Future developments comprise the inclusion of more contaminants from other expression systems (such as insect cells, yeast or other eukaryotic species) into ContaBase. While the current response time of 5 min–4 h already allows users to obtain feedback within an 8 h synchrotron shift (given that new crystal forms are tested early during the beamtime), we intend to implement several additional features to improve the speed. Planned features include a live update of the results while the job is still in progress (a quarter of all positive results appear within 5–10 min), an improved prioritization of the processes based on known contaminant crystal lattices and space groups, and an automated selection of contaminants based on the molecular weight (as optional user-supplied information in the submission form).
Contaminants currently included in ContaBase
A list of the contaminants currently included in ContaBase is provided as supporting information. In the table, `Identity' refers to the identity of the templates used by MoRDa. As described in §4, MoRDa may use templates that are not of the highest possible identity to the contaminant sequence. The references in the table are (1) Niedzialkowska et al. (2016); (2) Bolanos-Garcia & Davies (2006); (3) Psakis et al. (2009); (4) Veesler et al. (2008); (5) Tiwari et al. (2010); (6) Murray (2010); (7) personal communication (J. Cooper); (8): personal communication (S. McMahon); (9) personal communication (B. Van Den Berg); (10) own data (KD); (11) Keegan et al. (2016); (12) Costa et al. (2014); (13) Hu et al. (2006).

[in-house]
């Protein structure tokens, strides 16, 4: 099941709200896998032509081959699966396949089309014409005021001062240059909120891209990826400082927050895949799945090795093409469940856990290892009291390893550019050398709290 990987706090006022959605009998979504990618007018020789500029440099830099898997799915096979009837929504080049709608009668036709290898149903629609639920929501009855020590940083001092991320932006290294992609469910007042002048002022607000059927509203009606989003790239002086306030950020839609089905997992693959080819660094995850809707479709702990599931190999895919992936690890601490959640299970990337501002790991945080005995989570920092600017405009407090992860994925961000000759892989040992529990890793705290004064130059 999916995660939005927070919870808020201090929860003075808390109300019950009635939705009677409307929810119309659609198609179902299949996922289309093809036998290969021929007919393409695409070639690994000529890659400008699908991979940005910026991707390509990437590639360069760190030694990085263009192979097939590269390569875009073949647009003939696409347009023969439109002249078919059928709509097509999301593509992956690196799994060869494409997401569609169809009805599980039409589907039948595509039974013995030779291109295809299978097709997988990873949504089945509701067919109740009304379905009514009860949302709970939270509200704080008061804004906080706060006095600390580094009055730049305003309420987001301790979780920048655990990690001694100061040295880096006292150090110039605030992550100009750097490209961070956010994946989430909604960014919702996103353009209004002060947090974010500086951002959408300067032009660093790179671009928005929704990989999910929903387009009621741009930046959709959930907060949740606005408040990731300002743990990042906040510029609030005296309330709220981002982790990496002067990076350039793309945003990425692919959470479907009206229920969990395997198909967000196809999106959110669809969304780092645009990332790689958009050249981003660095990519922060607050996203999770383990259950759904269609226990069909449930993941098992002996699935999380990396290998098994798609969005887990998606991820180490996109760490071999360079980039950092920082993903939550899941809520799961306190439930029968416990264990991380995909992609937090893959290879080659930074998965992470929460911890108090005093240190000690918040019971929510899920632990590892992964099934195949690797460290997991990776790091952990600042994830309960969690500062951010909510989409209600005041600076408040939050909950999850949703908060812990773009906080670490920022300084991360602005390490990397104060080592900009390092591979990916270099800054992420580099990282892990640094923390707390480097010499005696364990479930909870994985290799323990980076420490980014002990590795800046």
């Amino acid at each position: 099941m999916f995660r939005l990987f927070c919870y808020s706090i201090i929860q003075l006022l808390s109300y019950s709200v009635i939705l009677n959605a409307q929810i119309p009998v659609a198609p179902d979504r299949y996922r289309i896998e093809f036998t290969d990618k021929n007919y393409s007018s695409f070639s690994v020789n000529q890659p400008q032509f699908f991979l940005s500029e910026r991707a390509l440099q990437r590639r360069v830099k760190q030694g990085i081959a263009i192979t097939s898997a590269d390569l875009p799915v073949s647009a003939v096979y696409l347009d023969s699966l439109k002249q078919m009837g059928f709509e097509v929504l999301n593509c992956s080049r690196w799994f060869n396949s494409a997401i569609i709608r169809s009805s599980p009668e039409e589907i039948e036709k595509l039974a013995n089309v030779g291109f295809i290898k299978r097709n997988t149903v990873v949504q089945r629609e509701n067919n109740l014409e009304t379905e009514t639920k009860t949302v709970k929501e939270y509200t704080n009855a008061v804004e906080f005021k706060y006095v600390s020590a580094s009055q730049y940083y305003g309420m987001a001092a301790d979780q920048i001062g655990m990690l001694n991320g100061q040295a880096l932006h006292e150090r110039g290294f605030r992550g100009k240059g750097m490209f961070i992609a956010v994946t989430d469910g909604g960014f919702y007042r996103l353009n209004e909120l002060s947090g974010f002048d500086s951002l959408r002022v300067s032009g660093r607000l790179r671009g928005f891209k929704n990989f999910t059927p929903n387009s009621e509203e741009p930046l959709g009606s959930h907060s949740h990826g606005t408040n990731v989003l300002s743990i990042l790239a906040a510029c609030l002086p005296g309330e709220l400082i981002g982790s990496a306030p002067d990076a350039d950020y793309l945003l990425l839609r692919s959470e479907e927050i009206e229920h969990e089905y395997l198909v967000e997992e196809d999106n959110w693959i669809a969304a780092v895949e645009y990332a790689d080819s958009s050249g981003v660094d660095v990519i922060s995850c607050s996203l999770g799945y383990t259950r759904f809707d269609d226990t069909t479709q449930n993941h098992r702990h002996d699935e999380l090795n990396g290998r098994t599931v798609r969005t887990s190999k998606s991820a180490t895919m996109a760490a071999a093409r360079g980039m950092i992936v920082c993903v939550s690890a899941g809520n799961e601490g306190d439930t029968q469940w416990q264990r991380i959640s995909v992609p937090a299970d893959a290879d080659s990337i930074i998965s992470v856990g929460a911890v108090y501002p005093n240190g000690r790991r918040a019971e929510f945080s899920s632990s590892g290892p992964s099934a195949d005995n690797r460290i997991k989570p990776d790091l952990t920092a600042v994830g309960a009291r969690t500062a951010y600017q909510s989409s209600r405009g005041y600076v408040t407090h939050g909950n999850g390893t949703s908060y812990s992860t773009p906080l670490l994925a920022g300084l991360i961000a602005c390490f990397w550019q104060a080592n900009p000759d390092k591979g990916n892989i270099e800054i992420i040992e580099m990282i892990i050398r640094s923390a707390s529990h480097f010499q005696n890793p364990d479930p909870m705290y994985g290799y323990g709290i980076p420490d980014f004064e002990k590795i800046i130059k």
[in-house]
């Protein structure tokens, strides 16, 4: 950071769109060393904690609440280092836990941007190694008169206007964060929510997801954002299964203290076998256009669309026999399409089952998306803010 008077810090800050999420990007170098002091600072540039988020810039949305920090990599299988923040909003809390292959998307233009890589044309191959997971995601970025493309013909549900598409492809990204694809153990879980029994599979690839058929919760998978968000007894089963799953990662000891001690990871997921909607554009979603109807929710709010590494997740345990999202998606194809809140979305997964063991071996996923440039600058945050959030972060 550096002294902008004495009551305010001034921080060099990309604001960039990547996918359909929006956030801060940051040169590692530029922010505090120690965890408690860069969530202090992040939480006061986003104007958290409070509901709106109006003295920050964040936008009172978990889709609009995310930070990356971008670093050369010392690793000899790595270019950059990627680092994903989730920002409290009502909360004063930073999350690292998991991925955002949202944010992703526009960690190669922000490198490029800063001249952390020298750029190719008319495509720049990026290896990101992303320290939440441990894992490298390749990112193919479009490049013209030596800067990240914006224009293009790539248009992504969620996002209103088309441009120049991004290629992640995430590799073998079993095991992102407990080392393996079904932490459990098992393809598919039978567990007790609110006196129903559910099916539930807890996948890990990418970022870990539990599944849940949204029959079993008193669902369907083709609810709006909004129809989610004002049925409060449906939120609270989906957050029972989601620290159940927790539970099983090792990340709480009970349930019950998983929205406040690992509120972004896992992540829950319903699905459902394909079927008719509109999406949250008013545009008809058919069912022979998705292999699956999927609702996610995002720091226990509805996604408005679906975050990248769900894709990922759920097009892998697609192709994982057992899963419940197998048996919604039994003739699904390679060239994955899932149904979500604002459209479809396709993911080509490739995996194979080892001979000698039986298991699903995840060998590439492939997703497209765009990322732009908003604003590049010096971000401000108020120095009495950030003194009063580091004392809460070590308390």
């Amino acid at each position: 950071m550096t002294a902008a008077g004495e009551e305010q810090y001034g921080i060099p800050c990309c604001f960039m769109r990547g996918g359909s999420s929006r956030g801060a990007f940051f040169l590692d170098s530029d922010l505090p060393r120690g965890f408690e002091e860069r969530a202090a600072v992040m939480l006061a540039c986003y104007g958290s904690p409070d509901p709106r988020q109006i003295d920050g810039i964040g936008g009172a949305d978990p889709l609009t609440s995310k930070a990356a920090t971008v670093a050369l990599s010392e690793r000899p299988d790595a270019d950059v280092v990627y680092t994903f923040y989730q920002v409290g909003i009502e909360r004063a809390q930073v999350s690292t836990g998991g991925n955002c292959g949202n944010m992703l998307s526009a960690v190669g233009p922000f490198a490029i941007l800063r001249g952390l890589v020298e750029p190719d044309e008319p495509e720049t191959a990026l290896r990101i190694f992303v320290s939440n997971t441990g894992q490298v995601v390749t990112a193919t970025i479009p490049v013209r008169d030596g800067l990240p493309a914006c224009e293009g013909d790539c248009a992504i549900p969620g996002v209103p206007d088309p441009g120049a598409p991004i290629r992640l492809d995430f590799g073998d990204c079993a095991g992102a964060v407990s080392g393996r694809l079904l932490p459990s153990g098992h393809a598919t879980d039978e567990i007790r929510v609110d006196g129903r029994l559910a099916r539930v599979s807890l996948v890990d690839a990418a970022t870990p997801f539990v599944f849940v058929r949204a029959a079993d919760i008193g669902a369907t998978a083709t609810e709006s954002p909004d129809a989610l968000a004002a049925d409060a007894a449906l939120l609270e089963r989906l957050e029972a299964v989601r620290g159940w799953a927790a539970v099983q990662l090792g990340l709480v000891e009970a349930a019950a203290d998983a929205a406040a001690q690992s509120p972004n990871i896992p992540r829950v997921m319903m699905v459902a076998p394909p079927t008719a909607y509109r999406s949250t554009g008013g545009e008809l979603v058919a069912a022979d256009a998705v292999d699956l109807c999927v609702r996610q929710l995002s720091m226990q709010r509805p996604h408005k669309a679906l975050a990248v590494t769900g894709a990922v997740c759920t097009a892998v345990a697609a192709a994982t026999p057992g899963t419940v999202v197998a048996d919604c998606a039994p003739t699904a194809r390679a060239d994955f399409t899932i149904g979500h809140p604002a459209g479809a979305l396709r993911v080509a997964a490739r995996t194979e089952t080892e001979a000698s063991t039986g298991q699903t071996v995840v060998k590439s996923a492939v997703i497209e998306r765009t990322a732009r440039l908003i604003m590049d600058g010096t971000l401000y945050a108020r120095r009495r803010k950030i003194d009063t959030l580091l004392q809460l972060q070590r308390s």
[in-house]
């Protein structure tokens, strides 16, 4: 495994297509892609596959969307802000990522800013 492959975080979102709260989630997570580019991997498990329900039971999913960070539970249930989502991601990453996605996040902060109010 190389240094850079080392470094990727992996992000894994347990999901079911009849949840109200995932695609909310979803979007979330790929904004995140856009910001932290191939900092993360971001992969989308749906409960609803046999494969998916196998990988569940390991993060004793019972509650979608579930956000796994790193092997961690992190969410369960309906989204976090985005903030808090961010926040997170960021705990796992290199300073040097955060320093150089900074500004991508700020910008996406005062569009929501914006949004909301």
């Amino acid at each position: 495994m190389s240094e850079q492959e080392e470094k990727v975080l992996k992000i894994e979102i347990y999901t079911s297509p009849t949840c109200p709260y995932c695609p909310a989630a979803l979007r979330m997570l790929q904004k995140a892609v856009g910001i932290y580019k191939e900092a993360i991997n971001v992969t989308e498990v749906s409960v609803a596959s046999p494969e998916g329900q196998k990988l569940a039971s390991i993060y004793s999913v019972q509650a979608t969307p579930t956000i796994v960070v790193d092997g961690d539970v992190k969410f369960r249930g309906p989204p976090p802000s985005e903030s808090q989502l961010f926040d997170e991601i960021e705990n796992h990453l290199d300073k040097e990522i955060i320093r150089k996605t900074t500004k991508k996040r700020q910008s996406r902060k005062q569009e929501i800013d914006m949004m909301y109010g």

We thank Dr Alexey Vagin for help with the MoRDa program, Sarah Sahli for editorial help, and all colleagues who helped test the ContaMiner web page. We also thank all colleagues who have made their own compiled contaminant databases accessible to the community, including Dr Marcin Wojdyr and Dr James Murray. We thank ContaMiner users for communicating several contaminants and Dr Albane le Maire, Dr Manfred Weiss, Dr Ronan Keegan and the reviewers for interesting suggestions and discussions. The research reported in this publication was supported by the King Abdullah University of Science and Technology (KAUST) through the baseline fund and the Office of Sponsored Research (OSR) under award Nos. URF/1/1976-04 and URF/1/2602-01-01.